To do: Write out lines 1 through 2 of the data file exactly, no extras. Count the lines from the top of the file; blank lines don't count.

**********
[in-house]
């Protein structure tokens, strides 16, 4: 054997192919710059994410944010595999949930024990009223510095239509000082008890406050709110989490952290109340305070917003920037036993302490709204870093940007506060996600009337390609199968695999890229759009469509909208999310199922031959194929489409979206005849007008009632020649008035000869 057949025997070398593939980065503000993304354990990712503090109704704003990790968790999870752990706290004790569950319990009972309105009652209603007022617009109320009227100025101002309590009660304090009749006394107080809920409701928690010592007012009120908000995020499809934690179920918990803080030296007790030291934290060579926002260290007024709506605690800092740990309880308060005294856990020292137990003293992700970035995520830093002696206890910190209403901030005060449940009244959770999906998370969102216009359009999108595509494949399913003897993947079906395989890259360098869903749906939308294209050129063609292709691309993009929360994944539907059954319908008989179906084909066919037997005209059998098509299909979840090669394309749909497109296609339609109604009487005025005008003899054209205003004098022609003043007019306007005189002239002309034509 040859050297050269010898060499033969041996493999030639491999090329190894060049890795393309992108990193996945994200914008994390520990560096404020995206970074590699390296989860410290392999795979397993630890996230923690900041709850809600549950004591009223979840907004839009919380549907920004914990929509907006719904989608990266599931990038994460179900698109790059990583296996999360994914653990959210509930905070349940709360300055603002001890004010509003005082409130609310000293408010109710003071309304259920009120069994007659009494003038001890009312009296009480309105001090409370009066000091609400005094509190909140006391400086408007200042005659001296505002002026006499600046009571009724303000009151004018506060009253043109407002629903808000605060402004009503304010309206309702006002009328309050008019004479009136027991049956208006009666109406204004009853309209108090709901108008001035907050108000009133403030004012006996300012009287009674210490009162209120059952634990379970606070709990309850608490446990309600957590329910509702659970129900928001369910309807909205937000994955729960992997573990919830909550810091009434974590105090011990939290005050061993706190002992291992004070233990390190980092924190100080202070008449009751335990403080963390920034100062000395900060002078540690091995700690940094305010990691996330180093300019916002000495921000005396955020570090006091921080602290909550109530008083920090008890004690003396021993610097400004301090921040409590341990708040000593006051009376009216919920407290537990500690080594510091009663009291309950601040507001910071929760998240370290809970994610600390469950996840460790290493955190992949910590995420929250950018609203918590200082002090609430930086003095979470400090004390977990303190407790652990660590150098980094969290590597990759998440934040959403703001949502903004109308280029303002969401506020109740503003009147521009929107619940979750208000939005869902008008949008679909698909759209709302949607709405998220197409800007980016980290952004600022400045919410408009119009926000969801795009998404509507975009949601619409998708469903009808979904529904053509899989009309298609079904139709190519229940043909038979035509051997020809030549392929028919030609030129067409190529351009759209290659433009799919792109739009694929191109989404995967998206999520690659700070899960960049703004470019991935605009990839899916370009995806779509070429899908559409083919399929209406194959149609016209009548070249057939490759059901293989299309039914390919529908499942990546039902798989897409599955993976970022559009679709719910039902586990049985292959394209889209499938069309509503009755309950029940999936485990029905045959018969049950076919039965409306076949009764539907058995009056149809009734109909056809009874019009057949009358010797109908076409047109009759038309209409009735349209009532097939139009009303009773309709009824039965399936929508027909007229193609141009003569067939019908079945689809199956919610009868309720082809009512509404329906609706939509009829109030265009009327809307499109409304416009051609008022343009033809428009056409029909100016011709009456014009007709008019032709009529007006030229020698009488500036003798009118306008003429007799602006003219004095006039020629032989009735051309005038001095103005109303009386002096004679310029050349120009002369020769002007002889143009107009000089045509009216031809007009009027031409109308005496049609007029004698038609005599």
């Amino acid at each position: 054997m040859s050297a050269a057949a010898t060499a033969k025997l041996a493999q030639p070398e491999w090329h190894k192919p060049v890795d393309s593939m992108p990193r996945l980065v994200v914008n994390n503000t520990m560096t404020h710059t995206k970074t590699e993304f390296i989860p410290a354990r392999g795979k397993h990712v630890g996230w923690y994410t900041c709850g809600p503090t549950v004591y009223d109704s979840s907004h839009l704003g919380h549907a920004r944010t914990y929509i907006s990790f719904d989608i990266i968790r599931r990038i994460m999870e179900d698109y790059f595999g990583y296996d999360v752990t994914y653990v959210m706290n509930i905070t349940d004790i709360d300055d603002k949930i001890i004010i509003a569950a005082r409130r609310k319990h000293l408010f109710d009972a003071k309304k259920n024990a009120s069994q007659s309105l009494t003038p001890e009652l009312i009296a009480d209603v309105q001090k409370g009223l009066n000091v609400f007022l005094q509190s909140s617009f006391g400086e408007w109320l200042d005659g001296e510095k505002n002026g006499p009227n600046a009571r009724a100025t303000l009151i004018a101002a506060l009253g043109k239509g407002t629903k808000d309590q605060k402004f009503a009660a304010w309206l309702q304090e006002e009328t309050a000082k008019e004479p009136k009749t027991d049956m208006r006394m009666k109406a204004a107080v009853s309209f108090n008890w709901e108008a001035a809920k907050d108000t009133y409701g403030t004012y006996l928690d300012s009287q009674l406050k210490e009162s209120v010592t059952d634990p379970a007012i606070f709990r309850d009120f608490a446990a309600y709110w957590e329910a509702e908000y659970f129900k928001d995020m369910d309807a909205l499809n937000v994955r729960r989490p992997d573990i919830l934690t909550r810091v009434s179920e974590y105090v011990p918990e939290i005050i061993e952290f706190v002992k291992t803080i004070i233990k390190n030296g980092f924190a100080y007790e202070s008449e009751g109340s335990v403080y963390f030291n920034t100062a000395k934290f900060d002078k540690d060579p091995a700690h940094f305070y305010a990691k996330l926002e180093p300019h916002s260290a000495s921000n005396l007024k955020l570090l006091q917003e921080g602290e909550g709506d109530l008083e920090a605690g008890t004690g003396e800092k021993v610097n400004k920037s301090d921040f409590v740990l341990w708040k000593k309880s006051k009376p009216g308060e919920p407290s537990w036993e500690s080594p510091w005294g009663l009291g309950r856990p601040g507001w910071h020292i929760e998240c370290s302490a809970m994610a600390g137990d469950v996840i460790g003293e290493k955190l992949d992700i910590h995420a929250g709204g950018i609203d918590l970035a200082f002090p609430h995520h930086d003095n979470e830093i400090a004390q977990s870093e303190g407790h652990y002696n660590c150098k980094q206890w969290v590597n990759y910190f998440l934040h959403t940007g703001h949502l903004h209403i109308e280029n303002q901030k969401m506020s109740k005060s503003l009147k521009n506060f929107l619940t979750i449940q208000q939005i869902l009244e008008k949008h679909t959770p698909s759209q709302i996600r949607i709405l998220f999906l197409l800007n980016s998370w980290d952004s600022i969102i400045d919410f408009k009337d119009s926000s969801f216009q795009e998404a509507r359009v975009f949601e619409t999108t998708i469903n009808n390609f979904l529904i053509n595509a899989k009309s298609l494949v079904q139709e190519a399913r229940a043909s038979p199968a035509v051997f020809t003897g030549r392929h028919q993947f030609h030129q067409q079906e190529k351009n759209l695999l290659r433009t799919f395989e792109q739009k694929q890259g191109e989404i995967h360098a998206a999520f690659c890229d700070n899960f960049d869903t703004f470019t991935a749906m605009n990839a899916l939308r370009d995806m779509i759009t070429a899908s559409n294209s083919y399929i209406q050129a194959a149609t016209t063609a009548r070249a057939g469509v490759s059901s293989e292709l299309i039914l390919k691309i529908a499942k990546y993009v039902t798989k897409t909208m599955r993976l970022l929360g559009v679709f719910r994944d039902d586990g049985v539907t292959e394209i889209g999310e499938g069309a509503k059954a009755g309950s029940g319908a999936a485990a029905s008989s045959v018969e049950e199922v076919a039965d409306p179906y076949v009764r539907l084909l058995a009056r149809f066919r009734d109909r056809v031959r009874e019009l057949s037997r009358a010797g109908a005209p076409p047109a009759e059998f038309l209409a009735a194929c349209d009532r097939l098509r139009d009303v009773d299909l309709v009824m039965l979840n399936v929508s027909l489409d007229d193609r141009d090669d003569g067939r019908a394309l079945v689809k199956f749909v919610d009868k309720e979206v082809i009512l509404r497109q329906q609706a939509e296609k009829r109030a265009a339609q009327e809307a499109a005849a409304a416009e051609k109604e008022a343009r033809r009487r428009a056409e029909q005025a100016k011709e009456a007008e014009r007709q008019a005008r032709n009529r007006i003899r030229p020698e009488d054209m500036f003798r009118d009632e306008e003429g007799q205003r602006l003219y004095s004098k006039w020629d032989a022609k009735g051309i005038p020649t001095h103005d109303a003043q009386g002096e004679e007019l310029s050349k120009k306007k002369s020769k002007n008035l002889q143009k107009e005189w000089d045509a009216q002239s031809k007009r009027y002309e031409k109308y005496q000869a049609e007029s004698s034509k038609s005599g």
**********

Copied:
[in-house]
């Protein structure tokens, strides 16, 4: 054997192919710059994410944010595999949930024990009223510095239509000082008890406050709110989490952290109340305070917003920037036993302490709204870093940007506060996600009337390609199968695999890229759009469509909208999310199922031959194929489409979206005849007008009632020649008035000869 057949025997070398593939980065503000993304354990990712503090109704704003990790968790999870752990706290004790569950319990009972309105009652209603007022617009109320009227100025101002309590009660304090009749006394107080809920409701928690010592007012009120908000995020499809934690179920918990803080030296007790030291934290060579926002260290007024709506605690800092740990309880308060005294856990020292137990003293992700970035995520830093002696206890910190209403901030005060449940009244959770999906998370969102216009359009999108595509494949399913003897993947079906395989890259360098869903749906939308294209050129063609292709691309993009929360994944539907059954319908008989179906084909066919037997005209059998098509299909979840090669394309749909497109296609339609109604009487005025005008003899054209205003004098022609003043007019306007005189002239002309034509 040859050297050269010898060499033969041996493999030639491999090329190894060049890795393309992108990193996945994200914008994390520990560096404020995206970074590699390296989860410290392999795979397993630890996230923690900041709850809600549950004591009223979840907004839009919380549907920004914990929509907006719904989608990266599931990038994460179900698109790059990583296996999360994914653990959210509930905070349940709360300055603002001890004010509003005082409130609310000293408010109710003071309304259920009120069994007659009494003038001890009312009296009480309105001090409370009066000091609400005094509190909140006391400086408007200042005659001296505002002026006499600046009571009724303000009151004018506060009253043109407002629903808000605060402004009503304010309206309702006002009328309050008019004479009136027991049956208006009666109406204004009853309209108090709901108008001035907050108000009133403030004012006996300012009287009674210490009162209120059952634990379970606070709990309850608490446990309600957590329910509702659970129900928001369910309807909205937000994955729960992997573990919830909550810091009434974590105090011990939290005050061993706190002992291992004070233990390190980092924190100080202070008449009751335990403080963390920034100062000395900060002078540690091995700690940094305010990691996330180093300019916002000495921000005396955020570090006091921080602290909550109530008083920090008890004690003396021993610097400004301090921040409590341990708040000593006051009376009216919920407290537990500690080594510091009663009291309950601040507001910071929760998240370290809970994610600390469950996840460790290493955190992949910590995420929250950018609203918590200082002090609430930086003095979470400090004390977990303190407790652990660590150098980094969290590597990759998440934040959403703001949502903004109308280029303002969401506020109740503003009147521009929107619940979750208000939005869902008008949008679909698909759209709302949607709405998220197409800007980016980290952004600022400045919410408009119009926000969801795009998404509507975009949601619409998708469903009808979904529904053509899989009309298609079904139709190519229940043909038979035509051997020809030549392929028919030609030129067409190529351009759209290659433009799919792109739009694929191109989404995967998206999520690659700070899960960049703004470019991935605009990839899916370009995806779509070429899908559409083919399929209406194959149609016209009548070249057939490759059901293989299309039914390919529908499942990546039902798989897409599955993976970022559009679709719910039902586990049985292959394209889209499938069309509503009755309950029940999936485990029905045959018969049950076919039965409306076949009764539907058995009056149809009734109909056809009874019009057949009358010797109908076409047109009759038309209409009735349209009532097939139009009303009773309709009824039965399936929508027909007229193609141009003569067939019908079945689809199956919610009868309720082809009512509404329906609706939509009829109030265009009327809307499109409304416009051609008022343009033809428009056409029909100016011709009456014009007709008019032709009529007006030229020698009488500036003798009118306008003429007799602006003219004095006039020629032989009735051309005038001095103005109303009386002096004679310029050349120009002369020769002007002889143009107009000089045509009216031809007009009027031409109308005496049609007029004698038609005599």